Northern Territories Need Boost From Feds To Cure Socio-Economic Ills
YELLOWKNIFE, – Sept. 30 – The union representing the largest number of workers in the northern territories is calling on the federal government to increase transfer payments to alleviate crisis-level poverty in the region.The Public Service Alliance of Canada submitted a scathing economic report card to the House of Commons Standing Committee on Finance to expose the dire socio-economic conditions under which people in the Northwest, Yukon and Nunavut territories live. They are urging the committee, which is travelling across Canada for its Pre-Budget Consulations, to increase transfer payments to the three territories by 20 to 50 per cent.
“Unless these areas receive a substantial financial boost from the central Canadian government, it will be impossible for Northerners to attain the level of functionality they need to have in order to fully participate in the industrial developments that are being contemplated by industry and governments now and for the future,” says the PSAC submission.
The data taken from Statistics Canada that is cited by the PSAC submission include:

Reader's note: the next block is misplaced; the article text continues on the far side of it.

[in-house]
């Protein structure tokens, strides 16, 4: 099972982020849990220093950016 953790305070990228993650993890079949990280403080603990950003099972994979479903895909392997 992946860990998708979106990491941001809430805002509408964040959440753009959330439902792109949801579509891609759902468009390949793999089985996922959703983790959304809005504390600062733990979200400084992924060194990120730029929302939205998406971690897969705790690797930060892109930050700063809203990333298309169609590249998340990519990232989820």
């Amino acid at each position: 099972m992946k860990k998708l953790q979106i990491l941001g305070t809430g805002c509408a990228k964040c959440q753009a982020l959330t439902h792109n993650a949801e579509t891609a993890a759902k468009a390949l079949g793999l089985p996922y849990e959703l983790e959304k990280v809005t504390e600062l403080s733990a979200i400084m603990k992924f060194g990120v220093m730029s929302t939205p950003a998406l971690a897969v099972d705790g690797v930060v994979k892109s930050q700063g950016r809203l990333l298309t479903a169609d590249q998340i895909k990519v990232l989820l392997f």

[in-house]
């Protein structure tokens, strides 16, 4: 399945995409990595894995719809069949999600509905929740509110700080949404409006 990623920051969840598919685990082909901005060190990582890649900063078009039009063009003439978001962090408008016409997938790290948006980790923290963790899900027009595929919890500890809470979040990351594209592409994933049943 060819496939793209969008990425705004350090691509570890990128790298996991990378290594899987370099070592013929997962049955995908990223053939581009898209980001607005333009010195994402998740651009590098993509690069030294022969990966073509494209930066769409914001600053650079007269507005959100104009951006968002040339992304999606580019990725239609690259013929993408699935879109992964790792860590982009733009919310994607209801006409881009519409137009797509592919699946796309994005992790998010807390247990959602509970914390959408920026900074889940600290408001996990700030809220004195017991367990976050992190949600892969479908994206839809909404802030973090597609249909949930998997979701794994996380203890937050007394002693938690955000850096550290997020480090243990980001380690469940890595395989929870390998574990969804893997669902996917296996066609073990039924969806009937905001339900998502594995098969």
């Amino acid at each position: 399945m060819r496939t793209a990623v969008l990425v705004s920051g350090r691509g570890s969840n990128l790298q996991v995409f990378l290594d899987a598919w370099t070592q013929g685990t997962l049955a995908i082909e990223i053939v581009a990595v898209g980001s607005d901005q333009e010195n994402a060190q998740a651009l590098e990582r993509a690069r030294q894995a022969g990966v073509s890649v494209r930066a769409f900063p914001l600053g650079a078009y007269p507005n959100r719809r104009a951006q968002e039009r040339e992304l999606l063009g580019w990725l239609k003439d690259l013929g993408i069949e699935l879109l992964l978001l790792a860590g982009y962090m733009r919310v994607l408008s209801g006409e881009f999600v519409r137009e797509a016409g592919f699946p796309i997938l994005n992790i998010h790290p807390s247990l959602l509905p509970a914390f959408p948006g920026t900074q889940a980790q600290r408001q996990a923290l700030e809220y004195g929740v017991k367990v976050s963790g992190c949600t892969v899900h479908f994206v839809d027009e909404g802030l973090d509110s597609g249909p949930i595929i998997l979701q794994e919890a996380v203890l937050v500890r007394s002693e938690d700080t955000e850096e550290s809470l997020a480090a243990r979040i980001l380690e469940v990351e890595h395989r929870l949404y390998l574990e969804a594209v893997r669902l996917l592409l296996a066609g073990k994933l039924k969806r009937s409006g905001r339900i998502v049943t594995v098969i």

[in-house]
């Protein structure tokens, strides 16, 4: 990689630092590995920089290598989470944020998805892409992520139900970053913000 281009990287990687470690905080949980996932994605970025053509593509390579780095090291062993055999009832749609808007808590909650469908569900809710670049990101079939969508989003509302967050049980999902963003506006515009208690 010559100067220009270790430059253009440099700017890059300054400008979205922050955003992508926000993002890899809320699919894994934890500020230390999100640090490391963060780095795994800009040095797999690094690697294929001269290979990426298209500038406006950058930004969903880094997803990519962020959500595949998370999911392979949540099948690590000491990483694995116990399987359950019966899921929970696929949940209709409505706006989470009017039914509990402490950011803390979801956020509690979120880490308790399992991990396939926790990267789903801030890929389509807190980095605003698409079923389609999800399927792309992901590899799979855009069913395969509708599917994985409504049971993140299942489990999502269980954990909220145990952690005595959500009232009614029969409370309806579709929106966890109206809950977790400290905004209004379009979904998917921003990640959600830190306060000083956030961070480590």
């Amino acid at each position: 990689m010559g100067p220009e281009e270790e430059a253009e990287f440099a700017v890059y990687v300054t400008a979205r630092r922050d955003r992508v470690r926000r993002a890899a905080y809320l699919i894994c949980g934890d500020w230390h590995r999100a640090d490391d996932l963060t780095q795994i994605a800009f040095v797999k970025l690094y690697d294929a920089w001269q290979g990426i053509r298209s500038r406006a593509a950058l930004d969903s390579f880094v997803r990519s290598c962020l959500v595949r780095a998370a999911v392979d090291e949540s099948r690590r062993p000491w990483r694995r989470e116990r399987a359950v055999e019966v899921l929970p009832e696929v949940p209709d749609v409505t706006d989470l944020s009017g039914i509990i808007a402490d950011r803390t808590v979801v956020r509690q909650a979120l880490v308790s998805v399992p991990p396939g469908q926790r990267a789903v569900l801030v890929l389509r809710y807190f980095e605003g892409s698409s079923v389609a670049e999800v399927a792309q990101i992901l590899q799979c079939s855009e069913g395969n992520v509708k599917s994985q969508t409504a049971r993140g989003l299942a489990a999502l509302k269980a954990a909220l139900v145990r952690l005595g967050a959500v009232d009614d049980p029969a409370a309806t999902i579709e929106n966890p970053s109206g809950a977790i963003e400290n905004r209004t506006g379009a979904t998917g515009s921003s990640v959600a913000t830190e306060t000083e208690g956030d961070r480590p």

– 10.6-per-cent unemployment rate in Nunavut,
– high school and post-secondary graduation rates that are lower than the rest of Canada,
– higher percentages of residents who do not live in or cannot access acceptable housing conditions compared to the rest of Canada,
– much higher cost of living resulting in lower real incomes in the region compared to the rest of country.
“If these conditions existed in the provinces, all levels of government would declare a state of emergency and immediately instate a rescue package in the billions of dollars,” says the submission.
The PSAC calls for the increase in funding to be targeted to housing, food subsidies, and health and social services.
For further information: Kim Bailey, assistant to the PSAC Regional Executive Vice-President for the North, at (867) 669-0991
This article comes from NationTalk:
The permalink for this story is:
Comments are closed.